Since then, billions of dollars and millions of women (and increasingly men) have had alterations, augmentations, erasures, fillings. There has been a seismic cultural shift and now sports stars, business and media figures, and even Reality TV personalities have made some women feel they should also get to look like that.
The good news is that cosmetic surgery is not all about recreating the way we were. "Interestingly, many women are saying their goal is not necessarily to look younger, but more to look refreshed and reflect how they feel on the inside," notes dermatologist Doris Day. "With the tools we have available today, we can accomplish this with a very natural and beautiful outcome. People are more upfront about wanting to look their best."
The viewing -and judging--public, meanwhile, still seems to have wildly mixed emotions on the question of "have they or haven't they?" For example, there are those who believe Jane Fonda has irrevocably traded in her feminism for narcissism. But when she told an admiring Oprah that "good work" was why she looked so amazing, the audience spontaneously erupted in applause. People snicker or gasp at the tabloid face-fodder devoted to Meg Ryan, Melanie Griffith, Goldie Hawn, and Nicole Kidman. Paul McCartney's eyes and Michael Douglas' chin have been closely assessed. Even the august New Yorker--in its lengthy profile of Bruce Springsteen--casually suggested that the Boss has had touchups.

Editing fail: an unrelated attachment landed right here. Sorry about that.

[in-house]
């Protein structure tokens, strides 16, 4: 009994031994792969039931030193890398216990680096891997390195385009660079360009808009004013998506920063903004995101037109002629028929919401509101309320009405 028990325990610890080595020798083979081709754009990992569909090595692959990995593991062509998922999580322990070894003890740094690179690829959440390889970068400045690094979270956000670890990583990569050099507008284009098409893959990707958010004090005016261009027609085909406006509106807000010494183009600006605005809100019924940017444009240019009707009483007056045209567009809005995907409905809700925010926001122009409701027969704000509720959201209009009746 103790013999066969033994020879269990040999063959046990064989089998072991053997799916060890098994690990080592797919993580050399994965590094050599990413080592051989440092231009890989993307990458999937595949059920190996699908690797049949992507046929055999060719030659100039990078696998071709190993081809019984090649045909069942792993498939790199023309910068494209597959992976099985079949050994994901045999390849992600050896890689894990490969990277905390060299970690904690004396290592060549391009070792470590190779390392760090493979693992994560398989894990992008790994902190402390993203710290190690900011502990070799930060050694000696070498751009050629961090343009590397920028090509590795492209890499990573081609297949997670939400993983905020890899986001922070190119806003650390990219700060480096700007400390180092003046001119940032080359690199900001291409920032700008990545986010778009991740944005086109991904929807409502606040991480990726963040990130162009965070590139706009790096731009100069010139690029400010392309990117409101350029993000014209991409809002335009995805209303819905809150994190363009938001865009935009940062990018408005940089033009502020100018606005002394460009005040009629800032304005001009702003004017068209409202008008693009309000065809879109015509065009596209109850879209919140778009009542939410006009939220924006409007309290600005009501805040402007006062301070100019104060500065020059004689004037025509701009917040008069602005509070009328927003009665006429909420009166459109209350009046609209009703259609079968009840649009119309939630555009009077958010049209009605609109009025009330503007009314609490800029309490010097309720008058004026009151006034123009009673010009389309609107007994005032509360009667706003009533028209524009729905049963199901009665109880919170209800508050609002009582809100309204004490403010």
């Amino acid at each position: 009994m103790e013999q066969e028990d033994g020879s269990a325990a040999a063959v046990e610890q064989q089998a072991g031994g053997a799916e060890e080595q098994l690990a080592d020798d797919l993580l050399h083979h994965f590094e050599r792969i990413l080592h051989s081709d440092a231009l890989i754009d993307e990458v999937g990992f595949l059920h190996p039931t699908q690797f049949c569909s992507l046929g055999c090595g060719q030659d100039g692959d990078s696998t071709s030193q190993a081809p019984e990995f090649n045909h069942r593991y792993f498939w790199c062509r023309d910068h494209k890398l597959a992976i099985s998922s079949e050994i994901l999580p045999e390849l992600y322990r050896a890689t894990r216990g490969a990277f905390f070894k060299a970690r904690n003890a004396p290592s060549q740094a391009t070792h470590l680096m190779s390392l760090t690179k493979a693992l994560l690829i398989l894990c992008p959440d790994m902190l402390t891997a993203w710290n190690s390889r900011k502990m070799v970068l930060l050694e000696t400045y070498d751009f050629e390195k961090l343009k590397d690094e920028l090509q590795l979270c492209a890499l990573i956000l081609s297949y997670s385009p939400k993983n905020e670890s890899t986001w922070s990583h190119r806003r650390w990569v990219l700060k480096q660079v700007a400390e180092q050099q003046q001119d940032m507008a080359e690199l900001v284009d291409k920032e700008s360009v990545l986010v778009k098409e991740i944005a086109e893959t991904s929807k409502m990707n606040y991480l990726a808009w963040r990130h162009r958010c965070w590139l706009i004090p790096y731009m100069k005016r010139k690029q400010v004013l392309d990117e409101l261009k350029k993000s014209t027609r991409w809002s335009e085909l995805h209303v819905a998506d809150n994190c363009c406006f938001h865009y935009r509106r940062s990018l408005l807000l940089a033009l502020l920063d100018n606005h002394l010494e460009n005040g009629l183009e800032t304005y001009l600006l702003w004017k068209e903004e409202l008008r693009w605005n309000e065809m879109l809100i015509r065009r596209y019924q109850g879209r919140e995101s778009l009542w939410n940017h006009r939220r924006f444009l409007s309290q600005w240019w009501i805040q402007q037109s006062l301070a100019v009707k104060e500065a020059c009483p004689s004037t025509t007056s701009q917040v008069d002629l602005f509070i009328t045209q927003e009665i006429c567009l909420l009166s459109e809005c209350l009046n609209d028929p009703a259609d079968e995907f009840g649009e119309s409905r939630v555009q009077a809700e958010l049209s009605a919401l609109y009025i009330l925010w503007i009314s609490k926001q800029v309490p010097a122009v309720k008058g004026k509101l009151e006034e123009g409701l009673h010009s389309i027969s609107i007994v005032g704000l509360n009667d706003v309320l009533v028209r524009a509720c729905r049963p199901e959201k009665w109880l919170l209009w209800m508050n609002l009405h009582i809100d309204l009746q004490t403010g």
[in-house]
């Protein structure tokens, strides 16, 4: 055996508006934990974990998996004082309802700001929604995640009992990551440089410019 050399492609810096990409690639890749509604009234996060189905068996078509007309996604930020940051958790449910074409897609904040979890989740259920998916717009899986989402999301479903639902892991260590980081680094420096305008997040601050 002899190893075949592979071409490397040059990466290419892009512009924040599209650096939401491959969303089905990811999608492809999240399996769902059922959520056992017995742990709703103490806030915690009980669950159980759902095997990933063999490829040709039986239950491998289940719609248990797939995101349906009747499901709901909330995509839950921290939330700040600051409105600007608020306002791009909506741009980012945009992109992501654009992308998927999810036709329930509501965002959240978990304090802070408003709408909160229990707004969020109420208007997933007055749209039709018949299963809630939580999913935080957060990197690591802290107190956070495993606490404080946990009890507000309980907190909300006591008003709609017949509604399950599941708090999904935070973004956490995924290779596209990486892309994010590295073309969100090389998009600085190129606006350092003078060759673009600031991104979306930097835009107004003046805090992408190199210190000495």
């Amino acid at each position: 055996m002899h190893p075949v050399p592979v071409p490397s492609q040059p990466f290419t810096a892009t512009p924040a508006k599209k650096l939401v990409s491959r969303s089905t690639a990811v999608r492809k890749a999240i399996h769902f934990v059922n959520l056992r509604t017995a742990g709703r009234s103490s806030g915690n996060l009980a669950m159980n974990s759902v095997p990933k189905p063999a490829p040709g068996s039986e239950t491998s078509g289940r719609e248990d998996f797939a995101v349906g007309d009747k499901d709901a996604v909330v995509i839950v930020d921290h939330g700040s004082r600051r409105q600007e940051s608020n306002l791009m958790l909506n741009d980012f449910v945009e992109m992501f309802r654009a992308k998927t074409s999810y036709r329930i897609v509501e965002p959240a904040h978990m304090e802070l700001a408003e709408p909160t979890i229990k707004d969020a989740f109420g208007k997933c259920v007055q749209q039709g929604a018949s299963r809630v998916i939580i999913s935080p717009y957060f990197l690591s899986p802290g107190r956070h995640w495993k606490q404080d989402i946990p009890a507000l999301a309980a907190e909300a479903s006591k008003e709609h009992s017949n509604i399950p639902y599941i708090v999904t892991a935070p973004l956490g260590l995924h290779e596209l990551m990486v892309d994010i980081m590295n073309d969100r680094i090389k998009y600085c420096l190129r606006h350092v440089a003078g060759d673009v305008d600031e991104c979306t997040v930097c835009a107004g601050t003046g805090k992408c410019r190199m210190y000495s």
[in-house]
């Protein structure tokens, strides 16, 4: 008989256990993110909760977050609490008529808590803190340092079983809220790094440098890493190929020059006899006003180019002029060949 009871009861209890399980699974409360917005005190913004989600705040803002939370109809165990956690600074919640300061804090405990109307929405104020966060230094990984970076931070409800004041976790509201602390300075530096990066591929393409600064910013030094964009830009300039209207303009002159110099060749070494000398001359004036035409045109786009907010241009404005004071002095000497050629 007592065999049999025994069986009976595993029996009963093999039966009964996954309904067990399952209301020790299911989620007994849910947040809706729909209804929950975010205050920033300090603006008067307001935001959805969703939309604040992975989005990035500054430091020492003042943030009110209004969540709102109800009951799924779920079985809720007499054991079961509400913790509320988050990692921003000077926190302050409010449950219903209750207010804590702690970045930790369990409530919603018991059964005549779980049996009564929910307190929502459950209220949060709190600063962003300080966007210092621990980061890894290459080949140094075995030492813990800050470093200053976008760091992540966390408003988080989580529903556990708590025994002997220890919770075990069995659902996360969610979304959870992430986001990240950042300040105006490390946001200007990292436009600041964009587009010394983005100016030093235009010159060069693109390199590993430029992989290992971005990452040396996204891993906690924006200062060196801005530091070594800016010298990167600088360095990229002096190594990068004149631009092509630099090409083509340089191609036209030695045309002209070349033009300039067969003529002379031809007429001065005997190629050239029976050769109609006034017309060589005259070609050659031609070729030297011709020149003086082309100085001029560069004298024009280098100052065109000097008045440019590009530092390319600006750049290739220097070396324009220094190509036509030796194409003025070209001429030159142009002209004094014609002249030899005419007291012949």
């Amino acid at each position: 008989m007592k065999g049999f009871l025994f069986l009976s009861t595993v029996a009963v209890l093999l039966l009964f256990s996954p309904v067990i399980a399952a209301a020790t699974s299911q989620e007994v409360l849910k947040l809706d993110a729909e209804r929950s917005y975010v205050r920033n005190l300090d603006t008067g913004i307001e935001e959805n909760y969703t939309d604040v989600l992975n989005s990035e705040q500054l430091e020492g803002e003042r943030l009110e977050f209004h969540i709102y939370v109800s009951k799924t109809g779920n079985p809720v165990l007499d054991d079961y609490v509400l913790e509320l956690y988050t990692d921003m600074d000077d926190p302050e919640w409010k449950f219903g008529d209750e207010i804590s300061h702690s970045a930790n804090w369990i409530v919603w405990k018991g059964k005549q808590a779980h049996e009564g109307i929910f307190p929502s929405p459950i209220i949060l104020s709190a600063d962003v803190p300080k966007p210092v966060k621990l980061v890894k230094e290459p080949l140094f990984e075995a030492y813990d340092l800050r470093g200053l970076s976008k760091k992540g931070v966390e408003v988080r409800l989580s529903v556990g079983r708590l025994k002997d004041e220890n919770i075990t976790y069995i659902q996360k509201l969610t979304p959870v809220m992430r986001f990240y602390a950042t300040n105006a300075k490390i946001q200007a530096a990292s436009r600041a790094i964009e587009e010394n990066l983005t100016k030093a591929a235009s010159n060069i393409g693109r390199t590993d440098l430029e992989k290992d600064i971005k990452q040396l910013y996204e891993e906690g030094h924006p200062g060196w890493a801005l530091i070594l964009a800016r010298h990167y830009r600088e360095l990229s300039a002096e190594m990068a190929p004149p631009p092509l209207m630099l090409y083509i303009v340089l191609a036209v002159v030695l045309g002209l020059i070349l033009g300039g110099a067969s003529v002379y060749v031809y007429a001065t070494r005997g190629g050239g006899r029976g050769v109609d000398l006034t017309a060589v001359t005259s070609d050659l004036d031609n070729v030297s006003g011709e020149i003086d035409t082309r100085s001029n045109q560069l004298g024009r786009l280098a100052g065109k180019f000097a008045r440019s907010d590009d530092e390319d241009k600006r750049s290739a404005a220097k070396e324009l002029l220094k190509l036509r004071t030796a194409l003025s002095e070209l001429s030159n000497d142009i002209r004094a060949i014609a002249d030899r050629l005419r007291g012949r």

When public figures do speak out, though, they usually find receptive ears. Fonda was likely applauded for her candor rather than the lift. Kidman finally confessed to having tried--and ultimately rejected--Botox. Jamie Lee Curtis--sort of the Betty Ford of Hollywood---admitted to having had procedures and told the Britain Express, among others, "It was the worst thing I ever did. It made me more insecure." (As one who had neck/chin work done two years ago, I second that emotion) The actress and almost-Senate candidate Ashley Judd earned praise when she took to the airwaves to say a/her puffy face was the result of steroids and b/ women should stop judging and start supporting each other.
Extra credit and compassion go to anyone who has to age in front of a watching world. And yet, what if Meryl Streep or Helen Mirren suddenly appeared noticeably younger and fresher? I have a feeling many would feel real disappointment, even though it's fair to assume they dye their hair and may even see the dermatologist occasionally. "People whose self-image--and self-esteem--is based on their intelligence, authenticity and so much more than looks, would likely not want to betray that image," says New York therapist Vivian Diller.
Among less celebrated folks, ten million Americans spent $11 billion on some kind of cosmetic procedure last year, according to the American Society of Plastic Surgeons. That's an increase of 106 percent over the previous year. A million of those were men.